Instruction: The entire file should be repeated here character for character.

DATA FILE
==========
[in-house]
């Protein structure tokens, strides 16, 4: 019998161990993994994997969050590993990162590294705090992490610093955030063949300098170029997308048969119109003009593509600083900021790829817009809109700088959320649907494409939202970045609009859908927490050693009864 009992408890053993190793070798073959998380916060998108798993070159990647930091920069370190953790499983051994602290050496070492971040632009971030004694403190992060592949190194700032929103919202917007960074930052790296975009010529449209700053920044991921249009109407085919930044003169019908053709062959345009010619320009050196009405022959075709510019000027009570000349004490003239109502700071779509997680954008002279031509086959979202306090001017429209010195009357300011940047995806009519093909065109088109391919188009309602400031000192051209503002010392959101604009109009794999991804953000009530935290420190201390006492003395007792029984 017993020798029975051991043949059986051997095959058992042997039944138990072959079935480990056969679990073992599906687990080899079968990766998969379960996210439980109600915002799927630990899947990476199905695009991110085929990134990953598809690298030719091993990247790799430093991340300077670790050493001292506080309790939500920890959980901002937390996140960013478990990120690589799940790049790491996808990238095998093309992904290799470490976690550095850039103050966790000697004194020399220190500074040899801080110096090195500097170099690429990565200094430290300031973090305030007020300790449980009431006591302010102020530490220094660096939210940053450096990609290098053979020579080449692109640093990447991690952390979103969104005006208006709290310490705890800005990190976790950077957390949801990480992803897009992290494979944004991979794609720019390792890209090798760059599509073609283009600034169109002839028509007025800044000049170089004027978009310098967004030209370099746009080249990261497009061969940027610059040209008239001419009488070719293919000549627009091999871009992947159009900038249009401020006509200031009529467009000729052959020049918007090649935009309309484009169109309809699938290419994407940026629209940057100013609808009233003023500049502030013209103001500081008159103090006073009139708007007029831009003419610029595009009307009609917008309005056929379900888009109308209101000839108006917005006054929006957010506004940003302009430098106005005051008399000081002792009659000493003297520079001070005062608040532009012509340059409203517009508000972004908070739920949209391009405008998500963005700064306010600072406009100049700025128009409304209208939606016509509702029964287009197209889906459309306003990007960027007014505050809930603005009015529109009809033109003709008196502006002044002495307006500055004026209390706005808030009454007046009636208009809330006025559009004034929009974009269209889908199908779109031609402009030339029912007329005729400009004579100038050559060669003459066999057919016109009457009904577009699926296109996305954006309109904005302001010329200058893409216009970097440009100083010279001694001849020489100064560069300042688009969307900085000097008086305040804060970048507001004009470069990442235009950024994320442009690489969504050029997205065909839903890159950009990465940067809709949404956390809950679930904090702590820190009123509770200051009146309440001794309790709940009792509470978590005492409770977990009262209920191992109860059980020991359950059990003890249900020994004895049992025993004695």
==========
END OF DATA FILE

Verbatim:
[in-house]
């Protein structure tokens, strides 16, 4: 019998161990993994994997969050590993990162590294705090992490610093955030063949300098170029997308048969119109003009593509600083900021790829817009809109700088959320649907494409939202970045609009859908927490050693009864 009992408890053993190793070798073959998380916060998108798993070159990647930091920069370190953790499983051994602290050496070492971040632009971030004694403190992060592949190194700032929103919202917007960074930052790296975009010529449209700053920044991921249009109407085919930044003169019908053709062959345009010619320009050196009405022959075709510019000027009570000349004490003239109502700071779509997680954008002279031509086959979202306090001017429209010195009357300011940047995806009519093909065109088109391919188009309602400031000192051209503002010392959101604009109009794999991804953000009530935290420190201390006492003395007792029984 017993020798029975051991043949059986051997095959058992042997039944138990072959079935480990056969679990073992599906687990080899079968990766998969379960996210439980109600915002799927630990899947990476199905695009991110085929990134990953598809690298030719091993990247790799430093991340300077670790050493001292506080309790939500920890959980901002937390996140960013478990990120690589799940790049790491996808990238095998093309992904290799470490976690550095850039103050966790000697004194020399220190500074040899801080110096090195500097170099690429990565200094430290300031973090305030007020300790449980009431006591302010102020530490220094660096939210940053450096990609290098053979020579080449692109640093990447991690952390979103969104005006208006709290310490705890800005990190976790950077957390949801990480992803897009992290494979944004991979794609720019390792890209090798760059599509073609283009600034169109002839028509007025800044000049170089004027978009310098967004030209370099746009080249990261497009061969940027610059040209008239001419009488070719293919000549627009091999871009992947159009900038249009401020006509200031009529467009000729052959020049918007090649935009309309484009169109309809699938290419994407940026629209940057100013609808009233003023500049502030013209103001500081008159103090006073009139708007007029831009003419610029595009009307009609917008309005056929379900888009109308209101000839108006917005006054929006957010506004940003302009430098106005005051008399000081002792009659000493003297520079001070005062608040532009012509340059409203517009508000972004908070739920949209391009405008998500963005700064306010600072406009100049700025128009409304209208939606016509509702029964287009197209889906459309306003990007960027007014505050809930603005009015529109009809033109003709008196502006002044002495307006500055004026209390706005808030009454007046009636208009809330006025559009004034929009974009269209889908199908779109031609402009030339029912007329005729400009004579100038050559060669003459066999057919016109009457009904577009699926296109996305954006309109904005302001010329200058893409216009970097440009100083010279001694001849020489100064560069300042688009969307900085000097008086305040804060970048507001004009470069990442235009950024994320442009690489969504050029997205065909839903890159950009990465940067809709949404956390809950679930904090702590820190009123509770200051009146309440001794309790709940009792509470978590005492409770977990009262209920191992109860059980020991359950059990003890249900020994004895049992025993004695």